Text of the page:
BRUCE A. WHIITICK, also known as Bruce A. Whittick-Leary, was born in Camden, New Jersey on December 12, 1947. He served briefly in the United States Air Force, from July 1, 1967 through September 1, 1967, receiving an honorable medical discharge. On January 24, 1975 he was appointed to the Camden Fire Department. He made his home in Pennsauken in the early 1980s. After being sentenced to five years imprisonment on a state felony charge, he was terminated from employment with the Camden Fire Department on May 2, 1986.
Last a resident of Marlton, New Jersey, he passed away on November 25, 1994.
Whether the good Bruce Whittick did as a firefighter is enough to counterbalance the wrong he dis is not for me or anyone walking this earth to say.
Philadelphia Inquirer * August 1, 1986
Prefers Prison Term To A Wait
By Jane M. Von Bergen
Inquirer Staff Writer
When Pennsauken convicted child molester Bruce Whittick and his attorney started counting up the months, it soon became clear. Whittick decided he would rather serve out his five years in a state prison than wait in the county lockup for a bed in New Jersey's overcrowded treatment center for sex offenders. Yesterday, Camden Superior Court Judge A. Donald Bigley agreed. He told Whittick, 37, a former Camden city firefighter, that he could serve his five years in state prison instead of in the Avenel Diagnostic Treatment Center.
"Unfortunately, there's been an explosion of these type of cases," Bigley said during a hearing in Camden's Hall of Justice.
The rising number of sexual-abuse cases involving children and women has resulted in overcrowding at the Avenel center, now operating at double capacity with a 10-month-long waiting list.
Judges have been sentencing sex offenders to treatment, even though no treatment will be available for months. Meanwhile, the sex offenders have had to wait in county jails. Some have sought to be released on bail or to have their sentences changed to probation.
People convicted under New Jersey's Sex Offenders Act may be released, but they must be treated for whatever psychological problems are determined to have led to the sexual offenses. A delay getting into the program means a delay in a prisoner's receiving parole.
The way Whittick's attorney sees it, if the judge sentences Whittick to Avenel, a 10-month wait in the county jail is a violation of his constitutional rights.
"You're making a finding that the person is in need of treatment," said the attorney, Mike Pinsky. He argued that his client should either be released on probation or transferred out of the county jail into state prison.
"They have a right to prompt and effective treatment," Pinsky said. Otherwise, he said, "we're warehousing him in the county jail."
Whittick, a first offender, was sentenced to five years in prison for molesting his ex-girlfriend's two young daughters on various occasions between 1980 and 1984. He probably will be eligible for parole after 15 months in state prison, his attorney and an assistant prosecutor said.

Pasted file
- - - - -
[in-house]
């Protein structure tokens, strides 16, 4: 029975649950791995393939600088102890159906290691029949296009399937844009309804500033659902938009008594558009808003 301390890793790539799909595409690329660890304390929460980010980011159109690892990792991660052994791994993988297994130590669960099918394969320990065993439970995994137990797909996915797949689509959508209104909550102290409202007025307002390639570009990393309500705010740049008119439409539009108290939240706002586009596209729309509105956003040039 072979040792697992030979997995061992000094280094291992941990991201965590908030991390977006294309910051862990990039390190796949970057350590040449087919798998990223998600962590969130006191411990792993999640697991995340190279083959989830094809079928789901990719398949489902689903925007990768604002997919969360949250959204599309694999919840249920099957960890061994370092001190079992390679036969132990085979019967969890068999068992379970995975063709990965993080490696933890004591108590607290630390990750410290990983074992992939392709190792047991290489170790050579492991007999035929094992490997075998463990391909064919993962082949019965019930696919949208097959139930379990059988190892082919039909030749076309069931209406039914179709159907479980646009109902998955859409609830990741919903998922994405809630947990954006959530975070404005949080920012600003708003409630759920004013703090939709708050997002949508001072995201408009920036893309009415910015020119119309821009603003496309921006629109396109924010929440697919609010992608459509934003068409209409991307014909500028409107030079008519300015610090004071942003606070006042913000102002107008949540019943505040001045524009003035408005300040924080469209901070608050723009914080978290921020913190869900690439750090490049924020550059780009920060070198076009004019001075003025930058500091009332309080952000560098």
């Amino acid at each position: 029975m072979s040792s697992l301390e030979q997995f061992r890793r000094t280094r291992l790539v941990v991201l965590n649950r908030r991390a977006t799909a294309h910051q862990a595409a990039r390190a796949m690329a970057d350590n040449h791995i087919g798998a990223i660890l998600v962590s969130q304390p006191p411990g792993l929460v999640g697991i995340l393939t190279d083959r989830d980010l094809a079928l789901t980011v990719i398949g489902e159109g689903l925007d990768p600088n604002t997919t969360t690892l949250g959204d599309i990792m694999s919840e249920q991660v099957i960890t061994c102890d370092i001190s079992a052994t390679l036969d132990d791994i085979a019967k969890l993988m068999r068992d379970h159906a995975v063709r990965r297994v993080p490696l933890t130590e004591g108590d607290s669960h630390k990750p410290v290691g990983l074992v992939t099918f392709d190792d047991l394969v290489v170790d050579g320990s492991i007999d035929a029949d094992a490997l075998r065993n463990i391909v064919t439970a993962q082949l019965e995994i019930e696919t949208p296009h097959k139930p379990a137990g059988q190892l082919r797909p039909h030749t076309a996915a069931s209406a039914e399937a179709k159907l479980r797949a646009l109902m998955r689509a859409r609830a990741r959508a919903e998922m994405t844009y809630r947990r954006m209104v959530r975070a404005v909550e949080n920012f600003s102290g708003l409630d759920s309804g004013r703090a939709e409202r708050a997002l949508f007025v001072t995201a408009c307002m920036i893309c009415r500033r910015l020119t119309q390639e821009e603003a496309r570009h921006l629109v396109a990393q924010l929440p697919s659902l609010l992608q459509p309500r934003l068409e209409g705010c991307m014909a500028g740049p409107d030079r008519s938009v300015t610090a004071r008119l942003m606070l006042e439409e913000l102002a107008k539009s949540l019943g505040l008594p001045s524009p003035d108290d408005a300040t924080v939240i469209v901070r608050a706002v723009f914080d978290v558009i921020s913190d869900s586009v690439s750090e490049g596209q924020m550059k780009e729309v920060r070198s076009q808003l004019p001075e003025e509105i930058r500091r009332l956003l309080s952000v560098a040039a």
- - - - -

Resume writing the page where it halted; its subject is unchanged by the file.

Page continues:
On June 11, Judge Bigley, after reading a psychiatrist's report labeling Whittick "compulsive and obsessive," said the Avenel Diagnostic Treatment Center for sexual offenders would be the best place for Whittick.
Pinsky said yesterday that his client was 85th on the waiting list and that Avenel was now admitting sex offenders sentenced last October.
The average stay at Avenel, factoring in longer sentences given to repeat offenders, is five years, Department of Corrections spokesman James Stabile said.
Whittick appeared before Bigley asking that his sentence be changed. Whittick asked that instead of going to Avenel, he either be sent to state prison or given probation with outpatient treatment.
"If his behavior is compulsive and he can't control himself, he's a danger to society," said Assistant Camden County Prosecutor Joan Spadea, arguing against probation. "If he's on probation, we can't have a 24-hour guard to keep him away from young girls."
Spadea expressed no objection to Whittick's serving out his time in state prison.
"I know I did wrong," Whittick told the judge yesterday. He said the offenses occurred in a troubled time in his life. Since then, he said, he has talked to friends and family and married "a wonderful woman."
"All I need is a chance," Whittick said, smiling. He then kissed his attorney when the judge sentenced him to state prison.
Recently, Bigley said in court, a Sussex County judge ordered a sex offender, 56th on the waiting list, to be admitted immediately to Avenel. But an appellate court told the judge that the offender would have to wait his turn.
And two months ago, another Camden judge, Superior Court Judge Rudolph Rossetti, sparked controversy when he allowed a man convicted of molesting his daughter to be released on bail until he could begin his stay at Avenel.
The man's daughter, still angry and bitter after the years of fondling and sexual abuse, tacked up signs in his neighborhood that read: "WATCH YOUR CHILDREN! A convicted sex offender lives in your neighborhood. ARE YOUR CHILDREN SAFE?"
Rossetti, who ordered the man to see a psychiatrist as a bail condition, would not comment on his ruling at the time. But as he looked at a copy of the handwritten sign, he said, "They're all first offenders, and they need treatment. Sure it's frustrating."